Minimum wage insult

THE ‘GENEROUS’ October increase in the adult minimum wage will be 17p an hour – effectively a pay cut for over a million low-paid workers.

Bob Severn

The change in the minimum wage from £5.35 to £5.52 an hour is only a 3% increase, despite an 11-year high of almost 5% in the Retail Price Index measure of inflation.

For 18-21 year-olds, the minimum wage will go from £4.45 to £4.60, while 16 and 17 year-olds get a massive rise of 10p to £3.40. The minimum wage change was set by trade secretary Alistair Darling, following the recommendation of the Low Pay Commission.

The bosses’ club the CBI should be happy though, after complaining that higher pay rises would “damage business”, ie dent the billionaires’ profits. Its deputy director-general, John Crindland, has the nerve to say: “With recent rises in inflation and interest rates, this is the year for restraint in the national minimum wage, just as we have seen in the public-sector pay awards.”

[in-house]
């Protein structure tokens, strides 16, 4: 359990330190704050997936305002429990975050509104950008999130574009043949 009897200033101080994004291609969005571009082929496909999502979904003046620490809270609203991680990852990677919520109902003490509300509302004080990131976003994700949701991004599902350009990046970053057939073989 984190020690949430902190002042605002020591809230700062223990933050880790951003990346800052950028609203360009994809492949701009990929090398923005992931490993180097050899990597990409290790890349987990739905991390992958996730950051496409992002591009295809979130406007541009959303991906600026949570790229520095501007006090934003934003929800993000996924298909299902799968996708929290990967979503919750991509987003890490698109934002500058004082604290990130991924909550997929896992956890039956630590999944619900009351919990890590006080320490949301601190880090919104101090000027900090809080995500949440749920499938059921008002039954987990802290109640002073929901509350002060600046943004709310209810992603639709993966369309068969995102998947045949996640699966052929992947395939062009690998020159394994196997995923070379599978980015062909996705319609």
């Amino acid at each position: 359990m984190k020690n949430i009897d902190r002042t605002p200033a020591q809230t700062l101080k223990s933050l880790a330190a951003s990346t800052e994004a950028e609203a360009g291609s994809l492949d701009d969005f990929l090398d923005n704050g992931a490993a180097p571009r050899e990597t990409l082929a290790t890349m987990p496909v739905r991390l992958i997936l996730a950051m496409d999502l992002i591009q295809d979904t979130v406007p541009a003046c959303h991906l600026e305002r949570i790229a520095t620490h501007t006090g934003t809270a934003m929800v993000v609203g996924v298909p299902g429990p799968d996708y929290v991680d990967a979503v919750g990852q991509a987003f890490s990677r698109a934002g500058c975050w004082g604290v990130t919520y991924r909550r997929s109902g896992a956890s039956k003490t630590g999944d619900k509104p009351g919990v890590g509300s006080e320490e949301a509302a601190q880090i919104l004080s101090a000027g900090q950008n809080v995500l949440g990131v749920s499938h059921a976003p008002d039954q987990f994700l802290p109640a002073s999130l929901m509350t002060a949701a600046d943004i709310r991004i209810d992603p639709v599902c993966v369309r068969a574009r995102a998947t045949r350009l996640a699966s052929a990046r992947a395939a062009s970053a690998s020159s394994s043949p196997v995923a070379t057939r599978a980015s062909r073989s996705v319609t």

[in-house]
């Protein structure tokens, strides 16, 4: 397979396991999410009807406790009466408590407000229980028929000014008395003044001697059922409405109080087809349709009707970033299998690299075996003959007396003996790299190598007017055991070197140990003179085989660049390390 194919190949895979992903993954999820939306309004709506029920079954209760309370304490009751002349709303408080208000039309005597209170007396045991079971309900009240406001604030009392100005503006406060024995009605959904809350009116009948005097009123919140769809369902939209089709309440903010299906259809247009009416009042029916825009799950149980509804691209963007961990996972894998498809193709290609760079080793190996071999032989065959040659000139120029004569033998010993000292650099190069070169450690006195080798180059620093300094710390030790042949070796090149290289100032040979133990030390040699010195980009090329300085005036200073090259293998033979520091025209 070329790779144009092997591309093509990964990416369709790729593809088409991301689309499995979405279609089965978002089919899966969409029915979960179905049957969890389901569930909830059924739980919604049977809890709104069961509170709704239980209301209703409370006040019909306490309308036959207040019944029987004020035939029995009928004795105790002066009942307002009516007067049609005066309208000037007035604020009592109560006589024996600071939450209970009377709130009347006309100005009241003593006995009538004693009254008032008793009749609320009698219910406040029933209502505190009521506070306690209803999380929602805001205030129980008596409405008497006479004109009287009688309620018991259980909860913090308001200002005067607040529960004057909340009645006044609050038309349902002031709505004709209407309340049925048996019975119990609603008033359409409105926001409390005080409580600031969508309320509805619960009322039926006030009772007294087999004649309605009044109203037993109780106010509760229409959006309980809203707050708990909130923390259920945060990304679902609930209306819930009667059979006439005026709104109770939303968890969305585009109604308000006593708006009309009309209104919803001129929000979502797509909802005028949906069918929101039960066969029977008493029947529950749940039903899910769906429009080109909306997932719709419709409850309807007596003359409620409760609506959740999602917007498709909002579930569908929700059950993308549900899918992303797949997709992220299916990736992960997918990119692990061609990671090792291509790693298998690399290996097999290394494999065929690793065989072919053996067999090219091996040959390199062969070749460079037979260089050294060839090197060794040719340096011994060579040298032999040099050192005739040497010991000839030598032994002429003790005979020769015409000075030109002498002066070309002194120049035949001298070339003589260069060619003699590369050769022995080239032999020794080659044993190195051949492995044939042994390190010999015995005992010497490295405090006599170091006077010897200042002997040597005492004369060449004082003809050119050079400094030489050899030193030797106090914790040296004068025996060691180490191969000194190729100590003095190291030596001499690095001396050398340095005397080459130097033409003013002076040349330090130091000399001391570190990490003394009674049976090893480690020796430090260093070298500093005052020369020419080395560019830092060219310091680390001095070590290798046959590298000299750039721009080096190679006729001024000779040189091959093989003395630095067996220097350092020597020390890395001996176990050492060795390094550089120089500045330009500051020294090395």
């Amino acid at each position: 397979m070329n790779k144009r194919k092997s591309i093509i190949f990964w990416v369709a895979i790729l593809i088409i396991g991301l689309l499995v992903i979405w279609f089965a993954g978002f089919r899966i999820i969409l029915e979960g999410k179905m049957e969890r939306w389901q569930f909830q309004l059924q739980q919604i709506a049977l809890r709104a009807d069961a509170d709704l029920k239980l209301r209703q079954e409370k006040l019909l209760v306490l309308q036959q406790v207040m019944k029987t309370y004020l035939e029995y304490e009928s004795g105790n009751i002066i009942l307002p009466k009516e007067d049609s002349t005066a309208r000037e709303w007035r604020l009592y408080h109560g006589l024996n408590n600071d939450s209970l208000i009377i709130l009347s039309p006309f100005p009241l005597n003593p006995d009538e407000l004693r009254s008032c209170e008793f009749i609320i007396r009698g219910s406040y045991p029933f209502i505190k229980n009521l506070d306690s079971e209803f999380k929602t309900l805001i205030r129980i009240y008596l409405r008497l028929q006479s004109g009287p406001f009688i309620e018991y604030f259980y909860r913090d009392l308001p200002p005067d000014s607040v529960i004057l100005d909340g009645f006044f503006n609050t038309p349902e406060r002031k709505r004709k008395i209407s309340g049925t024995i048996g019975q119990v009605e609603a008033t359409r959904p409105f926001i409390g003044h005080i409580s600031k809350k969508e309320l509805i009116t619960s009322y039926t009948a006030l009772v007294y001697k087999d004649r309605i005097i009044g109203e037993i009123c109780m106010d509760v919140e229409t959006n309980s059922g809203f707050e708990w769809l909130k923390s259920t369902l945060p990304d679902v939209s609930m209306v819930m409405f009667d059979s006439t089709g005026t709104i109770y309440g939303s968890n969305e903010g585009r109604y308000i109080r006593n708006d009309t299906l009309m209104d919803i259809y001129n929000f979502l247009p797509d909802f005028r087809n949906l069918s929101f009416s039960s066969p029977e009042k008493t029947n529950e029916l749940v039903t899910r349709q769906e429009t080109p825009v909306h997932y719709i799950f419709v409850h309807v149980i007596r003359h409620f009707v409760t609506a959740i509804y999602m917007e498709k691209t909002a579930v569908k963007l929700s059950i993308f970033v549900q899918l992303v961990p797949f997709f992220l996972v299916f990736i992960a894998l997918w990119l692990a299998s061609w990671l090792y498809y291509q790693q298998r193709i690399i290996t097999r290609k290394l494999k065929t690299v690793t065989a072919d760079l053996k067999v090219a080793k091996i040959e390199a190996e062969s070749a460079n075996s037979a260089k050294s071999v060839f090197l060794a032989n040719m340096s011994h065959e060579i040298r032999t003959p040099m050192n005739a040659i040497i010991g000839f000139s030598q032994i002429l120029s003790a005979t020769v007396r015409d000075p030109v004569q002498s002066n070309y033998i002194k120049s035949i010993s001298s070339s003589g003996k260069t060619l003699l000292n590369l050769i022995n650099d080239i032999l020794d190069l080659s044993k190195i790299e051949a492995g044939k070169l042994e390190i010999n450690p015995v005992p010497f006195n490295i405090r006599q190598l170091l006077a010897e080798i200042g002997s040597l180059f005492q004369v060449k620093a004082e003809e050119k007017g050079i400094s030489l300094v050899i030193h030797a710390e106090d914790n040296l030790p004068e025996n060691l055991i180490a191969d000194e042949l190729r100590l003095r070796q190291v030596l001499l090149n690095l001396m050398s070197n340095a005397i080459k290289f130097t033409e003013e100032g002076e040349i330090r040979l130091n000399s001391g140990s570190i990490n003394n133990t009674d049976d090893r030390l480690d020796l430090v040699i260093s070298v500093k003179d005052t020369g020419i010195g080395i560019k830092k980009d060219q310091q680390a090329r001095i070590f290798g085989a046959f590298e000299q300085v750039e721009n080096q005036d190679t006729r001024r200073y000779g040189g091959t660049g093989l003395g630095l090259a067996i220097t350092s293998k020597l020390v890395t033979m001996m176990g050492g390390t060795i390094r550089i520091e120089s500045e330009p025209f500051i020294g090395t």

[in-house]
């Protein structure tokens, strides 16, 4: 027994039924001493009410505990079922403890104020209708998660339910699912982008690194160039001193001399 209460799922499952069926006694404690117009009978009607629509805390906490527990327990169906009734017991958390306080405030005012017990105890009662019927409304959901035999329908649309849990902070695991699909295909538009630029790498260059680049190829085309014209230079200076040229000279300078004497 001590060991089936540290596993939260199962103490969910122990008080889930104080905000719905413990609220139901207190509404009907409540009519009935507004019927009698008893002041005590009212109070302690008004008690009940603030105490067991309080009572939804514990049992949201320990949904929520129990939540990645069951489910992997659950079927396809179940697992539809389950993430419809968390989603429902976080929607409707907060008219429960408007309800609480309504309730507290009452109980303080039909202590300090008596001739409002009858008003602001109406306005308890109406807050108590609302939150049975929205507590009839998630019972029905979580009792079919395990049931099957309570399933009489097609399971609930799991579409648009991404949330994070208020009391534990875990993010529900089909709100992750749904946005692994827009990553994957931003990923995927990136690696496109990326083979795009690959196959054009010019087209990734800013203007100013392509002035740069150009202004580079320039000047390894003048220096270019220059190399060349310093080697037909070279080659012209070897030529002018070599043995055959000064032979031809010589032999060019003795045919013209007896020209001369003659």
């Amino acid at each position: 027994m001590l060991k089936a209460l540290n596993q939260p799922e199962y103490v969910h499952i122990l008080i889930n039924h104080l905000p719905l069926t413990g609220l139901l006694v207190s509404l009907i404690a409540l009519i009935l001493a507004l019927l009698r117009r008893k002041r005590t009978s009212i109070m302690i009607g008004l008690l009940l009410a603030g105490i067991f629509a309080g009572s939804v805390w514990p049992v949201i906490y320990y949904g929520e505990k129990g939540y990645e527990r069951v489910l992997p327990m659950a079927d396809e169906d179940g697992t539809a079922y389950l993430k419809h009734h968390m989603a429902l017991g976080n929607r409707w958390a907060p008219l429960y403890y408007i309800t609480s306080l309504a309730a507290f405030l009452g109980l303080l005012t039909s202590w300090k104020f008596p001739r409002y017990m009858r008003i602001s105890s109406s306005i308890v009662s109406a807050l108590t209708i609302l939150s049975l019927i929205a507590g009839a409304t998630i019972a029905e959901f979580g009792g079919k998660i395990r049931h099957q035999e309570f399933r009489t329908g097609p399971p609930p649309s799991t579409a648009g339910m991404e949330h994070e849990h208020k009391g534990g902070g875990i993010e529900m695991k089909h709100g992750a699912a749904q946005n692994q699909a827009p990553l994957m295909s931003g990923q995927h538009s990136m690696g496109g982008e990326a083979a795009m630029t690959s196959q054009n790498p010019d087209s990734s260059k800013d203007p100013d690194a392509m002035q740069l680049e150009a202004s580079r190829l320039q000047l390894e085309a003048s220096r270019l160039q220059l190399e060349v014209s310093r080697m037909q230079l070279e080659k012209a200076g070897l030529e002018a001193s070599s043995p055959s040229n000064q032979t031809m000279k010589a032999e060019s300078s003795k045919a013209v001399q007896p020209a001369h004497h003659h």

“Any further heavy increases would also harm many businesses struggling with high energy and pensions costs,” Crindland claimed, as if workers do not have utility bills, mortgages or loans to pay.

The Trade Union Congress (TUC) calls for a £6 an hour minimum wage with no reduction for 18-21 year-olds. The Socialist Party supports this call, as a step towards a minimum wage of £8 an hour, close to two-thirds of the average wage.

However decent pay, like decent pensions, cannot be won just by politely asking New Labour. It requires organised action by trade unions.